Kenny “Blues Boss” Wayne will never forget what a concert promoter told him and his then Los Angeles-based band before they crossed the border to do their first tour of B.C.
It was not the expected warm welcome to Canada.
He said, “you’re all going to die.”
This wasn’t a threat, but a warning as Wayne and his bandmates were planning to drive north in the winter, in a Californian car.
“He suggested we rent a Canadian vehicle with winter tires instead of driving our own car up there,” said Wayne, chuckling at the memory.
As it turns out Canadian winter road conditions didn’t scare this world-class pianist away.
While his former bandmates ended up moving to Las Vegas to get away from the cold weather, Wayne settled permanently in Vancouver, and he has since travelled the roads from the West Coast to Prince Albert to Flin Flon to Toronto to Montréal and back for 30 years now.
Recognizable on stage in his swank and colourful zoot suits, black and white wingtip shoes and funky fedoras, the smooth dresser and all-round class act moved to Kelowna in January, joining his wife after she transferred from the University of Columbia’s Vancouver campus to the Okanagan campus.
Wayne is about to play in Vernon when he joins up with local guitar master Les Copeland for a show at the Prestige Hotel’s banquet room, Saturday.
“I’ve been asked a few times why I moved to Kelowna and I tell them because there’s not that much in Vancouver,” said Wayne, referring to what he says is a lack of live music venues in the city. “I’d rather be with a group of people in the area that like nice wine and seem happy with what they have.”
And as Wayne is still constantly on the road, Kelowna seemed like a natural fit with its international airport as well as easy access to the Trans Canada and Coquihalla highways.
Although Wayne is known as the “Blues Boss”, he didn’t actually start playing that 12-bar “barrelhouse” piano style native to New Orleans until he was an already established musician.
Born in Spokane, Wash., Wayne lived in New Orleans when he was a young child, and says he was influenced by the music that surrounded him on the street and in church, but it wasn’t until he moved to San Francisco at the age of eight that he started music lessons.
By the time he was 18 he was rocking the piano, playing mostly Top 40, R&B and soul with bands in San Francisco and later in Hawaii and L.A.
Wayne didn’t really jump, jive and wail as a blues barrelhouse and boogie woogie player until he settled in Canada.
Actually it was while playing a gig overseas circa 1994 that he received what he calls a “reality check” from another piano player.
“I was playing a place near Marbella in southern Spain, and they had another piano player from London. I was playing Nat King Cole, that romantic stuff, and he was playing jump jive like Jerry Lee Lewis. People would put money in a jar and he would have a bowl full by the end of his set, and I would only have a little bit,” recalled Wayne. “The English guy later came to me and said ‘you really should do the blues.’ I did and he said ‘you sound like (famed American blues pianist) Champion Jack Dupree’.”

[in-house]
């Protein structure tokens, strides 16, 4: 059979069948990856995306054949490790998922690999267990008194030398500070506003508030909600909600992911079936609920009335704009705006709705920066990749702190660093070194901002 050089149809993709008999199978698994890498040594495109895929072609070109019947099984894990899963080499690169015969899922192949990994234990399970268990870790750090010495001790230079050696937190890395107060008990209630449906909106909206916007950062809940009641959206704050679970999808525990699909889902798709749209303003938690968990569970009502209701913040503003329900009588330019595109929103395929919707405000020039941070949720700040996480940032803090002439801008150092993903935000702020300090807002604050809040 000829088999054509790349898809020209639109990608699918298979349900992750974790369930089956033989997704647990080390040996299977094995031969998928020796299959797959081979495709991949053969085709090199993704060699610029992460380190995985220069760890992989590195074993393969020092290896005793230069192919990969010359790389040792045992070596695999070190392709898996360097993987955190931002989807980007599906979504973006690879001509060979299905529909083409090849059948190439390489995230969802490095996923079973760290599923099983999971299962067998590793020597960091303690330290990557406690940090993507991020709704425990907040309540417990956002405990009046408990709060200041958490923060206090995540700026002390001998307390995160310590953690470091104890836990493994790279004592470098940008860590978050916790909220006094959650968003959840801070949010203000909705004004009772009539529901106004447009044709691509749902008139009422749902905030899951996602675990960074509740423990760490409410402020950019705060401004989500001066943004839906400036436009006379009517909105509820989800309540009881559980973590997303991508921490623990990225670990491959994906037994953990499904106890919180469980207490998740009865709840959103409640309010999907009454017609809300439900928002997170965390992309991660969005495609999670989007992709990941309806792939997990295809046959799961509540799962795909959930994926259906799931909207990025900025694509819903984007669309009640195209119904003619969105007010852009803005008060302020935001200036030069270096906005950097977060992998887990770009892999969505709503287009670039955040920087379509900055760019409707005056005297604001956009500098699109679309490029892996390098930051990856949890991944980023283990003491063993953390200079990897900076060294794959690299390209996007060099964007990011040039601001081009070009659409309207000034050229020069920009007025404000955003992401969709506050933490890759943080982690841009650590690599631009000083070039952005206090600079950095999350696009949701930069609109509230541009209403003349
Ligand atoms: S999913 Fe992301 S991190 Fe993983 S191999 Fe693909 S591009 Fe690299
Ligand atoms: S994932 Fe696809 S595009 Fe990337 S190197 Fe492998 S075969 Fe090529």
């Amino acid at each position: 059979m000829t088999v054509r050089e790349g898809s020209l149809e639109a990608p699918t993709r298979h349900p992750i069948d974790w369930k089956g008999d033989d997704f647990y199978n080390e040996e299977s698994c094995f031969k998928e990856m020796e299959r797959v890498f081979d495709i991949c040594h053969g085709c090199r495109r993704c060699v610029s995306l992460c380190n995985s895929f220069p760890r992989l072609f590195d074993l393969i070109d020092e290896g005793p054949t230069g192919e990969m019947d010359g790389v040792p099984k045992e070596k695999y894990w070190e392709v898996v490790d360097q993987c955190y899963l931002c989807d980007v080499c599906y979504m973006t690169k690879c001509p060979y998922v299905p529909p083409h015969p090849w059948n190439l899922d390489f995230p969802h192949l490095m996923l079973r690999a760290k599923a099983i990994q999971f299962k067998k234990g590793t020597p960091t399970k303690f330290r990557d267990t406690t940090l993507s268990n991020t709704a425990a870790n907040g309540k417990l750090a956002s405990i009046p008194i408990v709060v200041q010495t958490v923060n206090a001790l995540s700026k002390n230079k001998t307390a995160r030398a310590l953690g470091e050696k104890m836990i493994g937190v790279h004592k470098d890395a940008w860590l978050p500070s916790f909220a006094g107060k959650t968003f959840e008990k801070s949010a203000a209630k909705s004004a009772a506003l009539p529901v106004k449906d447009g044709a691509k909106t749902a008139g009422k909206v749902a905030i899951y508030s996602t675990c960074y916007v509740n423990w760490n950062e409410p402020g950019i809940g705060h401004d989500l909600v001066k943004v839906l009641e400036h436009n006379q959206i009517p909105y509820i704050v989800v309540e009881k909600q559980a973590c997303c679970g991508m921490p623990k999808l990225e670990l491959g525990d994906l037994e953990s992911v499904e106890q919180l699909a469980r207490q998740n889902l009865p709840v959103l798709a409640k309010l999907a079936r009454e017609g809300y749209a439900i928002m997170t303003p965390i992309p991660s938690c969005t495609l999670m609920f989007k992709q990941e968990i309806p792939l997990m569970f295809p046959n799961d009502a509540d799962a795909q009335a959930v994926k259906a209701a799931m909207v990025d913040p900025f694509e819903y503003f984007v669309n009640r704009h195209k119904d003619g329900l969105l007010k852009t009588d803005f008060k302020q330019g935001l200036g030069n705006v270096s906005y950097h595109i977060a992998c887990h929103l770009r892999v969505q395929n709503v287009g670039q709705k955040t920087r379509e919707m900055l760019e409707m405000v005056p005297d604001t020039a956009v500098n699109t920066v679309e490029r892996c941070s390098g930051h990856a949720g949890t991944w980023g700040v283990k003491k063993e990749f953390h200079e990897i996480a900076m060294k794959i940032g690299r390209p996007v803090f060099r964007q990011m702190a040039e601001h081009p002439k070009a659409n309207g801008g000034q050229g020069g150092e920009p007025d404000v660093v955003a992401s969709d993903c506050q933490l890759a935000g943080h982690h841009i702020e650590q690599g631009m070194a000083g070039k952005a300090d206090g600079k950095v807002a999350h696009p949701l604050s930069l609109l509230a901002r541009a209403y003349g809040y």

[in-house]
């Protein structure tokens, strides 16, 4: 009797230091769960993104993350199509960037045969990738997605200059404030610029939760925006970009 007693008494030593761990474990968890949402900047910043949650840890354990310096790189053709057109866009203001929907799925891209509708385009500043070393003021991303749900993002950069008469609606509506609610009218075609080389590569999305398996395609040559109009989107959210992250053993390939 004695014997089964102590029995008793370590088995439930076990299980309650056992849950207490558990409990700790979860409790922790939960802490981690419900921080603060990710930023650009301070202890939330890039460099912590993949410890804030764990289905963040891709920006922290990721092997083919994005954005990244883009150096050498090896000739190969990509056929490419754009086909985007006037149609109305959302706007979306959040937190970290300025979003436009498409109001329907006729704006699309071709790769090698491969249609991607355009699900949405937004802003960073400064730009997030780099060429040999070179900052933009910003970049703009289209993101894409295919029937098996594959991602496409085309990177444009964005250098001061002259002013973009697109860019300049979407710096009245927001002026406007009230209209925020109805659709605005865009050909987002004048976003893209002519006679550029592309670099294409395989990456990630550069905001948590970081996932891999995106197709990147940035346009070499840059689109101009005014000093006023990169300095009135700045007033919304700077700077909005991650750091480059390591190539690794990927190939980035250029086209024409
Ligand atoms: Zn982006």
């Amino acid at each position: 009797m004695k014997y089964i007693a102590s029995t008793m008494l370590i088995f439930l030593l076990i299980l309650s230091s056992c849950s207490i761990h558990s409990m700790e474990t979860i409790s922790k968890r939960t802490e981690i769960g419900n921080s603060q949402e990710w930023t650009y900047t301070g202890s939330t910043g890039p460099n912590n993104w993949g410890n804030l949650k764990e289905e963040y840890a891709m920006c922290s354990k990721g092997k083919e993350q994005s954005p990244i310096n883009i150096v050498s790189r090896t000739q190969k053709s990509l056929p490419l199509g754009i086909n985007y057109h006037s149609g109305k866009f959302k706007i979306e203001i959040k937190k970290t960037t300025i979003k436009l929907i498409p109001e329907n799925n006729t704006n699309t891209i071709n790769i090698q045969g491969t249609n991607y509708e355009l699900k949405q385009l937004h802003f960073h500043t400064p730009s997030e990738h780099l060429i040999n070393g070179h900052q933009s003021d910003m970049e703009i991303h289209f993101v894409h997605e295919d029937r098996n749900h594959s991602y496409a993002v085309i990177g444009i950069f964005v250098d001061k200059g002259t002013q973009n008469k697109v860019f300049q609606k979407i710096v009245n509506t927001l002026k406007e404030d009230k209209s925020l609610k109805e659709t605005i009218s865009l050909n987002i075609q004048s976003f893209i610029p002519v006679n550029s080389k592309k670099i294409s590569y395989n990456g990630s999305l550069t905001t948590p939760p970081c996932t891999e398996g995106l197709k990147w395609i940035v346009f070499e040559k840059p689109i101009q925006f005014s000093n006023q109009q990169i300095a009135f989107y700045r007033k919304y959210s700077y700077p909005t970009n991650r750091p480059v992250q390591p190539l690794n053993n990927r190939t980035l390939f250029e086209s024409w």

After that advice, Wayne started playing more like his heroes, Fats Domino, Roosevelt Sykes and Professor Longhair, and his bowl started getting fuller.
Unsure if the music would go down as well in Vancouver, Wayne says a friend suggested he do a recording. After bringing in approximately 20 musicians into the studio with him to record live “off the floor,” the result was his first blues album, Alive and Loose.
And, lo and behold, people started taking notice.
“I started getting write ups and then someone suggested that I submit (the album) to the Junos. I sent in the application last minute and then it snowballed from there,” said Wayne.
His three releases for the independent Canadian label ElectroFi were all nominated for Juno awards, and his 2006 release, Let it Loose, won for Best Blues/Gospel Album.
Nine recordings in (Wayne’s last album, An Old Rock ‘n Roll, was released in 2011 on Holger Peterson’s Stony Plain label) and he is still going strong at the age of 69.
Winner of piano-keyboard player of the year at the 2011 Maple Blues Awards, and nominated for the Pinetop Perkins Piano Player of the Year by the American Blues Music Awards in 2012, he continues to tour the world and has played with a who’s who of blues and R&B artists.
Wayne also plays Fats Domino in the tribute show Legends of Rock and Roll, which came to the Vernon Performing Arts Centre in February.
“My hands are still moving,” he said. “I am very thankful. It took me being up here (in Canada) to realize what I should have been doing all along.”
One musician Wayne recently connected with is Copeland, whom he first saw when the guitarist backed up the late blues legend Honeyboy Edwards at Vancouver’s Yale Hotel.
“It was the first time I saw chairs on the dance floor with everyone just listening. This was on a weekday and there were more people there than on the weekend,” said Wayne.
After seeing Copeland perform, Wayne received an e-mail from the guitarist, not realizing who he was at the time, asking if he would be interested in doing a show in Vernon.
“I thought that his name sounded familiar, and then I remembered seeing him with Honeyboy. I also asked around about him, and (fellow blues artist) Wes Mackey said ‘he’s my favourite guitar player,’” said Wayne.
Influenced by the New Orleans flavours of the Prestige Hotel’s Bourbon Street Bar and Grill, where Copeland has a regular gig, the men will play the first set together as a duo as well as solo, and then will join up with Copeland’s band for the second set, which should have everyone up and dancing.
Saturday’s event includes appetizers, courtesy of Bourbon Street, and a cash bar. Doors open at 7 p.m. and show time is 8 p.m. Tickets are $20 available at Cracked Pot Coffee Emporium, Vernon Towne Theatre, East Side Liquor Company and at the door.